Tec Diving in the UAE

The East Coast of the UAE is mainly known, among divers, for the beauty of its recreational dives, however, for those certified as PADI TecRec Divers, there are a number of hidden wrecks worth a visit!

Inchcape 1

Normally classified as a recreational dive, this is also a great wreck for honing your Tec skills and/or ‘warming up’ when arriving on holiday or after a period of inactivity. Inchcape 1 is a tug boat that sits at 30m depth, just off the coast of Al Aqah.

During the dive you will be pleased to encounter different sea creatures including, seahorses, frogfish and pufferfish. For Tec purposes, it is recommended not to dive during peak hours on a Friday and Saturday due to the high volume of divers.


The Ines was anchored 8 miles off Fujairah when an explosion and consequent fire occurred. The ship later sank on 9th August 1999 and now sits upside-down at 72m on a sandy bottom.

The propeller at 54m is the first part of the wreck you encounter during the dive and it is often rich in marine life such as jacks, tuna, rays, guitar sharks, hamour and – if you are lucky -sun fish and whale sharks.

The wreck offers numerous penetration opportunities in the holds, engine room and accommodation decks. The wreck can be extremely silty inside and the use of a line is a must for divers during any penetration.

This site is quite popular among the technical diving community in the UAE, therefore proper planning and coordination with other Tec divers is highly recommended.

Additionally, when planning the dives, consider diving at slack tides as the currents can be very strong. The wreck can be classified as a dive for experienced Tec Divers as it requires the use of mixed gases and decompression stops.


Approximately 12 miles from Fujairah, the Anita’s wreck sits upright on a sandy seabed at 90m depth with the bridge, at the shallowest part, at 82m .The Anita sank in 1997 after striking a mine. The explosion occurred behind the bow and below the bridge causing the bridge to bend forward at about 30 degrees.

The Anita was an oil field service vessel and, as such, has a very large and flat deck behind the bridge running all the way to the stern. Engine exhausts can be seen on each side of the deck about 2/3m from the bridge.

Penetration with diving equipment is limited to the bridge, no attempt (as far as we are aware) has been made to access the engine room due to the small access hatch and the extreme depth of this dive.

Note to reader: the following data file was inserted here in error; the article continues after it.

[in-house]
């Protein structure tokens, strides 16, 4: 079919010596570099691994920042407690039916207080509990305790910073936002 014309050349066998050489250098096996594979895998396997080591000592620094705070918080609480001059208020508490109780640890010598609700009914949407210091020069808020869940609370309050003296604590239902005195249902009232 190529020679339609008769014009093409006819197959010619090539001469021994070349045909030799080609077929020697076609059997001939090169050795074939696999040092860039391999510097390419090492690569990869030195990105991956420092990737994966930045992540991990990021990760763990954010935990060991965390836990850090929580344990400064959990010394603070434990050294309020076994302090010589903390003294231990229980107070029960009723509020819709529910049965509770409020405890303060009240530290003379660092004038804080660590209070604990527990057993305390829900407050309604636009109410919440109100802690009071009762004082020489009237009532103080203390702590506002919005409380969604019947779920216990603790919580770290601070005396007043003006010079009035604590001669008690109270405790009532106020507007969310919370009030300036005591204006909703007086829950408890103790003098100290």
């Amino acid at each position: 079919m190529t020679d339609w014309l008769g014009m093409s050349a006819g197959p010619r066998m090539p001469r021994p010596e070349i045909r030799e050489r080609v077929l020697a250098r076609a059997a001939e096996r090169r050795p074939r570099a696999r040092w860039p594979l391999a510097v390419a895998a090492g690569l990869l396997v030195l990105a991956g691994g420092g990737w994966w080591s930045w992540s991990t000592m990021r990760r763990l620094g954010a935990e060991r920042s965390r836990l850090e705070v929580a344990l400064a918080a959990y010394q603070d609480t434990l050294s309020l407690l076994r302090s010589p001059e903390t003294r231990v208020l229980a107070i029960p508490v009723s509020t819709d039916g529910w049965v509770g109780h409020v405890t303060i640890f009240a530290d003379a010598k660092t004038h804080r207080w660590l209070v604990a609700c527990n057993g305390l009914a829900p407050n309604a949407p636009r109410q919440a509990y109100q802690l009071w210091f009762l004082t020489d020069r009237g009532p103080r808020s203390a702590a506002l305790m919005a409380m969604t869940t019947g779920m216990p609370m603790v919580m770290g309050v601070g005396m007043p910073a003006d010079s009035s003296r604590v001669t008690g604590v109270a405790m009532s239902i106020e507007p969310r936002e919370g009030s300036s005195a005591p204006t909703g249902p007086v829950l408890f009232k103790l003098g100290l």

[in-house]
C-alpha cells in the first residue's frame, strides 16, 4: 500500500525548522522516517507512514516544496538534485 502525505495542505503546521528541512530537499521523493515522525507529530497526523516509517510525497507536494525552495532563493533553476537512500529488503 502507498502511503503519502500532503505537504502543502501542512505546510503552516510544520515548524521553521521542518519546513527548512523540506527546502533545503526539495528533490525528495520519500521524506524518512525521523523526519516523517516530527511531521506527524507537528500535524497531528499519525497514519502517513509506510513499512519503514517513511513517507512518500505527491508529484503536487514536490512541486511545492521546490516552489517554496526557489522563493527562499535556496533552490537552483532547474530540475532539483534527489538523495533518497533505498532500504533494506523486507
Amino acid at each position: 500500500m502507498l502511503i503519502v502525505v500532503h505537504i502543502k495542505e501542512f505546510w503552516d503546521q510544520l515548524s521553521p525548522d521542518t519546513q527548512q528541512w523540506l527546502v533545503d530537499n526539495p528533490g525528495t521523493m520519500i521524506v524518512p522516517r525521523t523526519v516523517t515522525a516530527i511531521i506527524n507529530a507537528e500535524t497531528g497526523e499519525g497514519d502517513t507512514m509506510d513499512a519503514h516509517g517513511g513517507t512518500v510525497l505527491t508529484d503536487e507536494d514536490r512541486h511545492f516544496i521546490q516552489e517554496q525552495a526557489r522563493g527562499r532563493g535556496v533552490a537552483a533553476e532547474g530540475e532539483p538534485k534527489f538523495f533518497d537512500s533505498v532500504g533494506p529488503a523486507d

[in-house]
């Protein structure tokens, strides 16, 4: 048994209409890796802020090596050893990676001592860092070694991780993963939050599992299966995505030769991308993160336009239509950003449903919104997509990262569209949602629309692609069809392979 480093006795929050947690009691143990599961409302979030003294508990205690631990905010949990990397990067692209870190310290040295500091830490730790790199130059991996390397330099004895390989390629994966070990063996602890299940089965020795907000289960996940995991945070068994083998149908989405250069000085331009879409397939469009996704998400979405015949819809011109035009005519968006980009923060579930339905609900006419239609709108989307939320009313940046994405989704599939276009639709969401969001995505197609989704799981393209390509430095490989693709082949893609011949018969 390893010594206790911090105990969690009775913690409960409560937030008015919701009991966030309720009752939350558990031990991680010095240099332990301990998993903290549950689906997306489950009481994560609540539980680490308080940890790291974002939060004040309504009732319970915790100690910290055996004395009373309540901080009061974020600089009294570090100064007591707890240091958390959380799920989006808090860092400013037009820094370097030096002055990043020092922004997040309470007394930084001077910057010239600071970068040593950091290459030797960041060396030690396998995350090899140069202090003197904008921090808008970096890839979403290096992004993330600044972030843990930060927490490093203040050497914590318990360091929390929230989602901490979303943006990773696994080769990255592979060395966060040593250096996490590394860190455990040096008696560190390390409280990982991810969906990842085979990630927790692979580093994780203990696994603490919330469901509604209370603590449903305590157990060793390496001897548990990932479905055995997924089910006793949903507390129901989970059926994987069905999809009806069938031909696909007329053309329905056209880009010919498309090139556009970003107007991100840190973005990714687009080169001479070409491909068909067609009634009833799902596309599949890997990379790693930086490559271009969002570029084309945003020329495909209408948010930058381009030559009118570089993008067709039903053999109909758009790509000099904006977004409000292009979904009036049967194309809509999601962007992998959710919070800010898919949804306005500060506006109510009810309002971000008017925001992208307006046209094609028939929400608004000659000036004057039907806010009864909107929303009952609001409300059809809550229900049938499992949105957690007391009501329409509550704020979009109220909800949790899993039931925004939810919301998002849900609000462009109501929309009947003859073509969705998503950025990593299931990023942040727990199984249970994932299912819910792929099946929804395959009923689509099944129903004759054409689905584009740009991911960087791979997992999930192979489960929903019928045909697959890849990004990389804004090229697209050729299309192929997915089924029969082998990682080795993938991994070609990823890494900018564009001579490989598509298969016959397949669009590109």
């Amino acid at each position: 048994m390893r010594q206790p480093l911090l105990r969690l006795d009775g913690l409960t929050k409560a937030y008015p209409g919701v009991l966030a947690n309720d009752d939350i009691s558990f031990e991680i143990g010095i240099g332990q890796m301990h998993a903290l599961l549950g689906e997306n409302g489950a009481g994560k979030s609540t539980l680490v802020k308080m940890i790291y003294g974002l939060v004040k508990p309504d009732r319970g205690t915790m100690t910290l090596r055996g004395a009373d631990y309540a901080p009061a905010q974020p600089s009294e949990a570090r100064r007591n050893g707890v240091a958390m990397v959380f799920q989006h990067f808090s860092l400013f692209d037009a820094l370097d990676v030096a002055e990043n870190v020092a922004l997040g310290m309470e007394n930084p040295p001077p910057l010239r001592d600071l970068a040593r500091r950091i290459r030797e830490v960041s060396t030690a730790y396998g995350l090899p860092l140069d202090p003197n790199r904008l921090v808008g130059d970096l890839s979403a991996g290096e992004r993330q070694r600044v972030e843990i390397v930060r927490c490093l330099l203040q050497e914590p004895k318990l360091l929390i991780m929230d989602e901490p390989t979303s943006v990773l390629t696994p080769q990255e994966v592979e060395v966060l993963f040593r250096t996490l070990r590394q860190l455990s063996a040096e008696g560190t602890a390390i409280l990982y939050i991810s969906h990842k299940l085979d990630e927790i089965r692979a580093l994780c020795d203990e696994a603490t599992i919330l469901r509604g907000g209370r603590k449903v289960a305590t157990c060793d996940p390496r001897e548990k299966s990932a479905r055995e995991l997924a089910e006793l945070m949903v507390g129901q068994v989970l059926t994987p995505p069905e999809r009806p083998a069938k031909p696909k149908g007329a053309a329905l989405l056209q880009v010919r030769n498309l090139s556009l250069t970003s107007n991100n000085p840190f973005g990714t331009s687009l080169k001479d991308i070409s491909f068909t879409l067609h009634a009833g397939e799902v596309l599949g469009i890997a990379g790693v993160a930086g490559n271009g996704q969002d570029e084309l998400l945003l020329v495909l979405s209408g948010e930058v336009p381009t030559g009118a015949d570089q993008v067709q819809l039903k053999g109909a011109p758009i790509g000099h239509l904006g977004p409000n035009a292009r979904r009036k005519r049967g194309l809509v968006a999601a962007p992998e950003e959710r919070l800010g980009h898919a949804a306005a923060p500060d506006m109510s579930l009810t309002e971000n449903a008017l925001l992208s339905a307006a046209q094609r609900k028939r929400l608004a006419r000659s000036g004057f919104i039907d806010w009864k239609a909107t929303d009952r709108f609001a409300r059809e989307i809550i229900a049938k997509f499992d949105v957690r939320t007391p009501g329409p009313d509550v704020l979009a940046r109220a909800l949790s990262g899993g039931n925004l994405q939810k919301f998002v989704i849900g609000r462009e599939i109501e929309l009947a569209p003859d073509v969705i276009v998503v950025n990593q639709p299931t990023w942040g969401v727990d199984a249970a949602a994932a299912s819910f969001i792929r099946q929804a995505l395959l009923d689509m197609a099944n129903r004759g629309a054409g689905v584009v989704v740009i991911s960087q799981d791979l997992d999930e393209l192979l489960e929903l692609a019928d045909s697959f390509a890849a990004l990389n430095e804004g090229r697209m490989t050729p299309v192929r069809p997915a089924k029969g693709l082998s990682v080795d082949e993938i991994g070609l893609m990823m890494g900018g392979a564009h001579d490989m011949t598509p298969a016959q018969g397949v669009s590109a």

The wreck can be classified as a dive for experienced Tec Divers as it requires the use of mixed gases and decompression stops. On top of that the complexity of the dive can easily increase due to hard to predict currents found in the Arabian Sea below 80 metres.


U-Boat 533

The U-533 was sunk on 16th October, 1943 during its second patrol in the Arabian Gulf. The submarine spent approximately 10 days in the gulf and after passing Oman it was destroyed as a result of a surprise attack by a Royal British aircraft which dropped depth-charges on the U-Boat as it crashed-dived. Only two members of the crew succeeded in leaving the boat, and one of these, the First Lieutenant, did not survive.

The U boat lies at 112m at approximately 25 nautical miles from the east coast of Fujairah. Due to its depth, logistics required and possible strong currents, this dive is only recommended to very experienced Tec Divers.


On top of the wrecks listed above, there are also some great reefs (between 40 and 50m) which deserve to be explored. For example, Cauliflower Garden:  a sandy bottom surrounded by  large teddy bear Cauliflower corals and populated by marine species such as:  razor fish, sole flat fish, crocodile fish and for those macro lovers, there are white crabs to see.

If you are a PADI TecRec Diver willing to dive these wrecks or you are a recreational diver willing to venture into Tec Diving, get in contact with one of the PADI TecRec Centers in the area. You can find a Dive Shop using the PADI Dive Shop Locator. Enter the location/ click on ‘show search filters’ / select ‘Tec Center’.


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